2021.10.29 Fri

Satellite observation information on pumice stones approaching and drifting to the main island of Okinawa


From around October 23 to the present, a massive amount of pumice stones has drifted ashore on Okinawa prefecture, causing damage on ship navigation, fishing and tourism. The stones were produced by the August 13 eruption of Fukutoku-Okanoba, a submarine volcano south of the Ogasawara Islands. They have drifted on the ocean for two months and reached to the main island of Okinawa, located more than 1,400 km away from the volcano. JAXA captures the distribution of pumice stones on the surface of the sea by satellite observation images and provides information to relevant organizations. We will introduce the main optical (visible, infrared) satellite images and Synthetic Aperture Radar (SAR) image which are used for the analysis of pumice distribution.

If you have any inquiries, please contact at: earth*ml.jaxa.jp (please replace * with @)
Reference: The article about the eruption of Fukutoku-Okanoba (creation of new islands, pumice stones, etc.) was released on Earth-graphy on October 7.
Also, the latest GCOM-C images related to the pumice stones are posted on the special website.

1. Pumice observation by optical (visible) satellite image

The Second-Generation Global Imager (SGLI) onboard the Global Change Observation Mission – Climate “SHIKISAI” (GCOM-C) has a wide swath width of 1,150 km and is capable of observing the sea surface over a wide area. Figures 1.1-1.4 show the distribution of the pumice stones captured by “SHIKISAI”.
The pumice stones were produced by the eruption of submarine volcano and mainly stayed at one place together soon after the eruption. They were concentrated in an area of several tens of kilometers (Fig. 1.1). This scene was captured by aircraft observation of the Japan Coast Guard (JCG) (reference: the released document from JCG (Fig. 3. Condition of floating matter (taken at 15:08 on August 16, 2021))). However, after passing more than one month, it can be found that the distribution of pumice was separated into different parts (Figs. 1.2-1.4) (reference: the released document from the JCG (overall)).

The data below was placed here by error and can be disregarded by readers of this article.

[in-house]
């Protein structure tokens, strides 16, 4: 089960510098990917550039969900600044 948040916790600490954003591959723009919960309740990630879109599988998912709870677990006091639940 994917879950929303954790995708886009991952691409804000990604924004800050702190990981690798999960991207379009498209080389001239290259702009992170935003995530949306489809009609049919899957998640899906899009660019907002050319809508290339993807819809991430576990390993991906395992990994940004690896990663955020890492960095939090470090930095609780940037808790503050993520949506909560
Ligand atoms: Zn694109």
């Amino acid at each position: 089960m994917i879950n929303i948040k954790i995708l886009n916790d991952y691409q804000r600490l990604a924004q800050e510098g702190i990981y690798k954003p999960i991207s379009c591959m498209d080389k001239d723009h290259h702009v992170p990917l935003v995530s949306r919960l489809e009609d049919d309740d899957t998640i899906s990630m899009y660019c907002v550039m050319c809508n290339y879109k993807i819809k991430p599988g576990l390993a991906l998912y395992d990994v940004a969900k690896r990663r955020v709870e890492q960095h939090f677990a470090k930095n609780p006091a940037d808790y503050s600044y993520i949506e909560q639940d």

Figure 1.1 Observation image captured by GCOM-C/SGLI at 09:56 on August 17, 2021 (JST)
Figure 1.2 Observation image captured by GCOM-C/SGLI at 10:19 on October 8, 2021 (JST)
Figure 1.3 Observation image captured by GCOM-C/SGLI at 10:34 on October 15, 2021 (JST)
Figure 1.4 Observation image captured by GCOM-C/SGLI at 10:43 on October 26, 2021 (JST)

The white parts in Figures 1.1-1.4 are clouds and the light blue streaks under the clouds are likely to be pumice distribution (indicated by arrows in Figs.). In these images, the distribution of gray pumice is colored light blue because it is visualized using a combination of red, near infrared and short-wave infrared wavelength bands. While it is easy to determine pumice on the surface of the sea from visible images, the satellite is unable to observe under clouds, and pumice cannot be observed on bad weather days. We are trying to provide the information to relevant organizations.

2. Pumice observation by Synthetic Aperture Radar (SAR) image

The Advanced Land Observing Satellite-2 “DAICHI-2” (ALOS-2) is equipped with a Synthetic Aperture Radar (SAR). By emitting microwave and observing the reflection from the ground, it is capable of observing in all weather conditions. Figure 2.1 shows an observation image around Okinawa captured by ALOS-2 (left, taken on October 25) and a visible infrared composite image of GCOM-C on the same day (right). We are trying to recognize the pumice by the difference in radar reflection between the normal sea surface and the sea surface with floating pumice, including the comparison with visible infrared image. It shows that the bright zone in the visible infrared image appears dark in the radar image. In case the radar observes sea surface, when ocean waves are calm, it looks darker than when there are waves because the reflection from the sea surface is smaller. In the area where pumice stones are floating on the sea surface, waves are smaller than the normal sea surface, so it is considered that the area looks darker than its surroundings.

Figure 2.1 ALOS-2/PALSAR-2 image (left) and visible infrared composite image of GCOM-C (right) around the main island of Okinawa on October 25, 2021. Gray parts in GCOM-C image show the areas covered with clouds. Red frames show the location of drifting pumice.

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